Please use this identifier to cite or link to this item:
Title: The development of an in-vivo dosimeter for the application in radiotherapy
Authors: Bose, Rajiv
Advisors: Khan, A
Keywords: Dosimetry;Radiotherapy;Micro antenna;Fgmosfet;Quality assurance
Issue Date: 2012
Publisher: Brunel University School of Engineering and Design PhD Theses
Abstract: The expectation for continual improvements in the treatment of cancer has brought quality assurance in radiotherapy under scrutiny in recent years. After a cancer diagnosis a custom treatment plan is devised to meet the particular needs of the patient's condition based on their prognosis. A cancer treatment plan will typically comprise of several cancer treatment technologies combining to form a comprehensive programme to fight the malignant growth. Inherent in each cancer treatment technology is a percentage error in treatment accuracy. Quality assurance is the medical practice to minimise the percentage error in treatment accuracy. Radiotherapy is one of the several cancer treatment technologies a patient might receive as part of their treatment plan, and in-vivo dosimetry is a quality assurance technology specifically designed to minimise the percentage error in the treatment accuracy of radiotherapy. This thesis outlines the work completed in the design of a next generation dosimeter for in-vivo dosimetry. The proposed dosimeter is intended to modernise the process of measuring the absorbed dose of ionising radiation received by the target volume during a radiotherapy session. To accomplish this goal the new dosimeter will amalgamate specialist technologies from the field of particle physics and reapply them to the field of medical physics. This thesis describes the design of a new implantable in-vivo dosimeter, a dosimeter comprising of several individual stages of electronics working together to modernise quality assurance in radiotherapy. Presented within this thesis are the results demonstrating the performance of two critical stages for this new dosimeter, including: the oating gate metal oxide field effective transistor, a radiation sensitive electronic component measuring an absorbed dose of radiation; and the micro antenna, a highly specialist wireless communications device working to transmit a high frequency radio signal. This was a collaborative project between Rutherford Appleton Laboratory and Brunel University. The presented work in this thesis was completed between March 2007 and January 2011.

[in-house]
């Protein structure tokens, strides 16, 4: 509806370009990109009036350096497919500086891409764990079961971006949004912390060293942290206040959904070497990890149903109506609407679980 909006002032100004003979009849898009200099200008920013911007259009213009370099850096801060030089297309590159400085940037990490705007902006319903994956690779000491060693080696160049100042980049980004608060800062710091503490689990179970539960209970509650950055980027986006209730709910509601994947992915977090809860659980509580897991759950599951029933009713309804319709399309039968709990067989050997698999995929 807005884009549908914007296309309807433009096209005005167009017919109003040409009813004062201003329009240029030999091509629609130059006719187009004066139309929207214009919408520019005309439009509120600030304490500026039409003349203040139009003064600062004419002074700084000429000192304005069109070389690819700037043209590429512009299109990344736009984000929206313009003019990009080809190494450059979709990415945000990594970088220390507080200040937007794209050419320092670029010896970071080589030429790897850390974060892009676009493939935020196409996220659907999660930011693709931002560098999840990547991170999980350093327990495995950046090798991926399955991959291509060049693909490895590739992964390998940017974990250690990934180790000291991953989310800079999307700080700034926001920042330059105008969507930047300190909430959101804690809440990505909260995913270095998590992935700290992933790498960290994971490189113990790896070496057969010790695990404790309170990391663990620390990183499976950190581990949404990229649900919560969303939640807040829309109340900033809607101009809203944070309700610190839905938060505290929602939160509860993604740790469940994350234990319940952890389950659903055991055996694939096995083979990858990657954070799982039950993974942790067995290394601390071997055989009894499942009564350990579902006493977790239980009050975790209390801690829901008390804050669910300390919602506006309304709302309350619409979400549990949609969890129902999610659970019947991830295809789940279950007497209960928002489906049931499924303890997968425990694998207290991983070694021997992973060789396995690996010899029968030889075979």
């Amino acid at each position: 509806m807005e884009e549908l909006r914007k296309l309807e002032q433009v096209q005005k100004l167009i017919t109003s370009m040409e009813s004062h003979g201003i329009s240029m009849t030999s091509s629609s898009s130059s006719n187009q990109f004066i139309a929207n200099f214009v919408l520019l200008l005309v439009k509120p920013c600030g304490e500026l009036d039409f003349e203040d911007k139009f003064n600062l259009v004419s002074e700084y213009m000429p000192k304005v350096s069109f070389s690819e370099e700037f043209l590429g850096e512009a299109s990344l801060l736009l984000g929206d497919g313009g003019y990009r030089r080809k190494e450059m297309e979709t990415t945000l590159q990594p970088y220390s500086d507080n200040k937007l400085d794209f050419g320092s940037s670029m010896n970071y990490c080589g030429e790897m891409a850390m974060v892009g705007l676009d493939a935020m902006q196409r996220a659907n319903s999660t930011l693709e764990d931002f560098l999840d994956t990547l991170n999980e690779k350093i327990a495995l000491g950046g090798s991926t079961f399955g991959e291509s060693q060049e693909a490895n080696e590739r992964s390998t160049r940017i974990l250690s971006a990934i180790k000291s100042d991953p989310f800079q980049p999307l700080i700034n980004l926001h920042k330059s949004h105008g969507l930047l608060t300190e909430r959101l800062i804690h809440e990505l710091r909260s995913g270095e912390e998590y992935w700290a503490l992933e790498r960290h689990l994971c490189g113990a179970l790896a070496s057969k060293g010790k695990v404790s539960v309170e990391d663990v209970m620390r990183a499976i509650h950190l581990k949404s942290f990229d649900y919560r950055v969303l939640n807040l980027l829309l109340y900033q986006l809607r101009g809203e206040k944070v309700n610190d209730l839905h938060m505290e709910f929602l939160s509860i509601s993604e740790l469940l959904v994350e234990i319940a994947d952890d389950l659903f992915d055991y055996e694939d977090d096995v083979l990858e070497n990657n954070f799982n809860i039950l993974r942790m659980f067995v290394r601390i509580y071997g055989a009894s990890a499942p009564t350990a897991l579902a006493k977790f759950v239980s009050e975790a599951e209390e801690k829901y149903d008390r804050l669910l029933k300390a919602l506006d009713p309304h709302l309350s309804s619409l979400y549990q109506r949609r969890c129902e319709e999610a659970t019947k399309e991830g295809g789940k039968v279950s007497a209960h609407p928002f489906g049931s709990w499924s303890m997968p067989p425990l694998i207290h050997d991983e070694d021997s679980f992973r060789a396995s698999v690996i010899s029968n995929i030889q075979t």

Description: This thesis was submitted for the degree of Doctor of Philosophy and awarded by Brunel University.
Appears in Collections:Electronic and Computer Engineering
Dept of Electronic and Computer Engineering Theses

Files in This Item:
File Description SizeFormat 
FulltextThesis.pdf15.15 MBAdobe PDFView/Open

Items in BURA are protected by copyright, with all rights reserved, unless otherwise indicated.